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CHAPTER 62. A LIGHT SHINES ON MY WAY
The year came round to Christmas-time, and I had been at home above two months. I had seen Agnes frequently. However loud the general voice might be in giving me encouragement, and however fervent the emotions and endeavours to which it roused me, I heard her lightest word of praise as I heard nothing else.
At least once a week, and sometimes oftener, I rode over there, and passed the evening. I usually rode back at night; for the old unhappy sense was always hovering about me now - most sorrowfully when I left her - and I was glad to be up and out, rather than wandering over the past in weary wakefulness or miserable dreams. I wore away the longest part of many wild sad nights, in those rides; reviving, as I went, the thoughts that had occupied me in my long absence.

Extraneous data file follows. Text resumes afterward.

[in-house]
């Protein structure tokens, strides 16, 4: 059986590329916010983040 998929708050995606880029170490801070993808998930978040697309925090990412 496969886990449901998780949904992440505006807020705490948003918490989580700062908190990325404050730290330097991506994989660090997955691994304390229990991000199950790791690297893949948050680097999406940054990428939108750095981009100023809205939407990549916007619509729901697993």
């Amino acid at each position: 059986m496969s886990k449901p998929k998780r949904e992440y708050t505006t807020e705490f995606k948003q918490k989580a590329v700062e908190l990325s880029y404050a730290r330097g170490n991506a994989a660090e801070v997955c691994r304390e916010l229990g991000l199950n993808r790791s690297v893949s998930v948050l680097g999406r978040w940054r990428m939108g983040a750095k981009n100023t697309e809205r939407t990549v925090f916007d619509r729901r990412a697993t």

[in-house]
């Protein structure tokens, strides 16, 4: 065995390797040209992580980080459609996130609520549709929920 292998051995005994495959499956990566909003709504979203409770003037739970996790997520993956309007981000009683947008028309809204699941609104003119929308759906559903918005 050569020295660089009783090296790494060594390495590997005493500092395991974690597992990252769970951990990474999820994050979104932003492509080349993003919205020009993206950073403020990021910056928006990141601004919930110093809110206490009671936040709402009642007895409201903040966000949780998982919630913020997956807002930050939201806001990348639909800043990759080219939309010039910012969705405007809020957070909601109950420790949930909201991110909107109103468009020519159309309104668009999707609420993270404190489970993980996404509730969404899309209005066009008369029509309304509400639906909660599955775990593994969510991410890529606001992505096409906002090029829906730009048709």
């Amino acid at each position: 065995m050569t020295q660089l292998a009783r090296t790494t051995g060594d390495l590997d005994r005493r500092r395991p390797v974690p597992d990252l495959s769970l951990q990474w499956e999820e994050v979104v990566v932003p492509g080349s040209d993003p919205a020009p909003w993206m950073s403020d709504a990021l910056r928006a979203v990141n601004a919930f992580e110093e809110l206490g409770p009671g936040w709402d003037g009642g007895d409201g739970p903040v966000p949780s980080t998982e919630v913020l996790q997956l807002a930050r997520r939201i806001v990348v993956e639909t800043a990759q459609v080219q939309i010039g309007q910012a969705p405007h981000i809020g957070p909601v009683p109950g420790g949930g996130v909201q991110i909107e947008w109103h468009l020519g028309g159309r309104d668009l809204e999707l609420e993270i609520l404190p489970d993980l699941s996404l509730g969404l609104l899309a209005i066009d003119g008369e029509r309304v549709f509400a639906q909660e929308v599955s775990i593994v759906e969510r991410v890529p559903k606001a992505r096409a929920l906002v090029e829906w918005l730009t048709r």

Or, if I were to say rather that I listened to the echoes of those thoughts, I should better express the truth. They spoke to me from afar off. I had put them at a distance, and accepted my inevitable place. When I read to Agnes what I wrote; when I saw her listening face; moved her to smiles or tears; and heard her cordial voice so earnest on the shadowy events of that imaginative world in which I lived; I thought what a fate mine might have been - but only thought so, as I had thought after I was married to Dora, what I could have wished my wife to be.
My duty to Agnes, who loved me with a love, which, if I disquieted, I wronged most selfishly and poorly, and could never restore; my matured assurance that I, who had worked out my own destiny, and won what I had impetuously set my heart on, had no right to murmur, and must bear; comprised what I felt and what I had learned. But I loved her: and now it even became some consolation to me, vaguely to conceive a distant day when I might blamelessly avow it; when all this should be over; when I could say 'Agnes, so it was when I came home; and now I am old, and I never have loved since!'
She did not once show me any change in herself. What she always had been to me, she still was; wholly unaltered.
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